Cocoa climbed to the highest in almost a week in London as a rising premium for September futures over December signaled concerns about supplies just as the weather is dry in top grower West Africa. Sugar rose.
Cocoa for delivery in September was 13 pounds a metric ton higher than the futures for December, reversing a discount just a month ago, exchange data showed. Earlier-dated contracts priced higher than later ones signal concerns about supply. Dryness is increasing in leading producers Ivory Coast and Ghana after some rain last month, WeatherBell Analytics LLC in New York said in a report e-mailed yesterday.
“We are in the ‘mini-dry’ season and the absence of rains over West Africa is not abnormal right now,” Eric Sivry, head of agriculture options brokerage at Marex Spectron Group in London, said in a report e-mailed today. “This ‘mini-dry’ started earlier than usual though. Any forthcoming rains should be seen as a ’bonus’ at this point in time.”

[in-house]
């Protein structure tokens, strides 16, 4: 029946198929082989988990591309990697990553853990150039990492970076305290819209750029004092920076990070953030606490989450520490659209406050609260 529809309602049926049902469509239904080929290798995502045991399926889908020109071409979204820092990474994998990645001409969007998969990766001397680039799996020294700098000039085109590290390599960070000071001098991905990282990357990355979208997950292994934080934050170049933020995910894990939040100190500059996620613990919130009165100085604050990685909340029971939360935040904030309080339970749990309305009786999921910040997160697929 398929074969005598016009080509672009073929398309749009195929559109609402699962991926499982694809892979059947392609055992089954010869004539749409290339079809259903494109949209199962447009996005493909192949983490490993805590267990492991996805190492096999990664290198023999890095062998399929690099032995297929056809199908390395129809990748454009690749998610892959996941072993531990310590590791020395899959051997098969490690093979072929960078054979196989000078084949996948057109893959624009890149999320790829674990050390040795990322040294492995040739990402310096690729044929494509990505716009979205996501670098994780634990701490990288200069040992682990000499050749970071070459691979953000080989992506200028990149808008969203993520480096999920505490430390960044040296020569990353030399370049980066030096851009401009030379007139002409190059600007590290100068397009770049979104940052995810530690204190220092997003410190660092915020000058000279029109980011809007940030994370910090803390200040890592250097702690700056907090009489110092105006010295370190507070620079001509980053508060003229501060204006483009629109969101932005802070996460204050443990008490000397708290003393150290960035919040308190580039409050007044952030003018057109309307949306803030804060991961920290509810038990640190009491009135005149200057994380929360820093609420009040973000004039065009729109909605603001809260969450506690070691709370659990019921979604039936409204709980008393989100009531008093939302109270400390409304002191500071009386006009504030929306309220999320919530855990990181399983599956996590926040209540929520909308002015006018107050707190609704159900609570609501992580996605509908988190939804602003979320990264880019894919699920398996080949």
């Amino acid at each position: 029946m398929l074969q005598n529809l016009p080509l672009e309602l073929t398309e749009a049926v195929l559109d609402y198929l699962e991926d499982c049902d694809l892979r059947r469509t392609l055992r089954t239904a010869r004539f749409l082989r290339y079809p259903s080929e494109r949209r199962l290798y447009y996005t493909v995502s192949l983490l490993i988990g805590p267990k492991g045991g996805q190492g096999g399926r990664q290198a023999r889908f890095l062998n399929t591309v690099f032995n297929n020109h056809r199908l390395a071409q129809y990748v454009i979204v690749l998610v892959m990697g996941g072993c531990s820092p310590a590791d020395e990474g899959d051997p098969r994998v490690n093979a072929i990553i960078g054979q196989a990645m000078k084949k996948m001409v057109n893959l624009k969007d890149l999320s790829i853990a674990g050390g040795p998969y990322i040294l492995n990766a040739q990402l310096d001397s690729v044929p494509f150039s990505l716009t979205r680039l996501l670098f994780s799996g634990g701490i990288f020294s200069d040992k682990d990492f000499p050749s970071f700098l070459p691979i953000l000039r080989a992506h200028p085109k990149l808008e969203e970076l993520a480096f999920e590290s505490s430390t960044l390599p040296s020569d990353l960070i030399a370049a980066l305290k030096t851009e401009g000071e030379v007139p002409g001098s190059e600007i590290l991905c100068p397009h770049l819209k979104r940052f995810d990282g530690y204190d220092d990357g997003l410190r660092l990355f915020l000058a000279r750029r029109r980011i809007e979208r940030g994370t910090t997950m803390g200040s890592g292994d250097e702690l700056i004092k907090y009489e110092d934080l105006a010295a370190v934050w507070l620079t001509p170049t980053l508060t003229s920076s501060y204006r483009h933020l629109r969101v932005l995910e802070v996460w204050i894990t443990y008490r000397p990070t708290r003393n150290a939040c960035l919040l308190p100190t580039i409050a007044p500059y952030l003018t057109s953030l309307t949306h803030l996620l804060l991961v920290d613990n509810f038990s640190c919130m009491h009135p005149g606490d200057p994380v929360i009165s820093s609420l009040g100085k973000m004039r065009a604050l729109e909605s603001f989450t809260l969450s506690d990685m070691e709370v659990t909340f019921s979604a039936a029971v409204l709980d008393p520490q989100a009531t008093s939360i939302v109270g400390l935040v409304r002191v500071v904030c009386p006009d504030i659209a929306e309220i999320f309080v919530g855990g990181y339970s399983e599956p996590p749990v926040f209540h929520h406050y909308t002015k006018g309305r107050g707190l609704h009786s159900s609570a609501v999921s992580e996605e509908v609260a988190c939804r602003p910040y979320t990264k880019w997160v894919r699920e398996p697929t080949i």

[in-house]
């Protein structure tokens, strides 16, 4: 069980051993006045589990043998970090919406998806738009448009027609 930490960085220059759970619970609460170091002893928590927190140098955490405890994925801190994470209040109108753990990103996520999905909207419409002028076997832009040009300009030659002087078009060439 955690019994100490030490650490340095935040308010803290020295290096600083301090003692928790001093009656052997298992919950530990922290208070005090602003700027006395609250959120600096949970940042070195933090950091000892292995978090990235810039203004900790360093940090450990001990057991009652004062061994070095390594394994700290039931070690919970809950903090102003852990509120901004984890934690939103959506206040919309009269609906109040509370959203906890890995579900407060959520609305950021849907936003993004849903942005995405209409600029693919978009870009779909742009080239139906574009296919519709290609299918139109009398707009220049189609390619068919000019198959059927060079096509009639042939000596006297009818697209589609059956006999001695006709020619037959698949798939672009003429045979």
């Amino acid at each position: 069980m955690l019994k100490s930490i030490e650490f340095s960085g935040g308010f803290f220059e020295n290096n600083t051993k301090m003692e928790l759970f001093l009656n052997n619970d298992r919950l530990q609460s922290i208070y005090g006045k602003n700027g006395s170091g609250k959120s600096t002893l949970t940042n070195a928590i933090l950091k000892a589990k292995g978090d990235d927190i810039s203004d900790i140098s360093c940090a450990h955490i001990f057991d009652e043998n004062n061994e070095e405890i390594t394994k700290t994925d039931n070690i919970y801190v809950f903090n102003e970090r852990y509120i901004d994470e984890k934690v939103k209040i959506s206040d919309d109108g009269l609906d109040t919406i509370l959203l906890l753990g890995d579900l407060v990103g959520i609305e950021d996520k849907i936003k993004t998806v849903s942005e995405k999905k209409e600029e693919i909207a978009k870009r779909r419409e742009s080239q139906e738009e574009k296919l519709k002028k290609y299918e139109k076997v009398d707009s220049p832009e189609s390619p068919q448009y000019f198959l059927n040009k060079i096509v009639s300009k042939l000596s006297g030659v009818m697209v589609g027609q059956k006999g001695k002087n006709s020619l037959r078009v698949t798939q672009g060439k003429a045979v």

Cocoa for September delivery rose 0.1 percent to 1,573 pounds ($2,389) a ton by 11:27 a.m. in London. The price climbed to 1,587 pounds a ton, the highest for this contract since July 26. Cocoa for September delivery gained 0.1 percent to $2,300 a ton on ICE Futures U.S. in New York.
“The next four to six weeks will bring updates on pod counts and will clarify whether or not we may encounter supply side problems in the next four to six months,” Sivry said. The 2013-14 crop in West Africa is set to start in October.
Cocoa rose 7.7 percent in London and 2.9 percent in New York this year as speculators raised bets on higher prices. In London, money managers boosted bullish bets by 30 percent in the week end July 23 from the previous 7-day period, NYSE Liffe data showed. Cocoa may gain further to $2,400 a ton on ICE “if we do not see the needed rains,” Sterling Smith, a futures specialist at Citigroup Inc., said in a report e-mailed yesterday.
White sugar for October delivery was 0.4 percent higher at $492.80 a ton in London. Raw sugar for delivery in October rose 0.1 percent to 16.98 cents a pound in New York.
Robusta coffee for delivery in September was 0.3 percent lower at $1,868 a ton on NYSE Liffe. Arabica coffee for delivery in September fell 0.1 percent to $1.1845 a pound on ICE.
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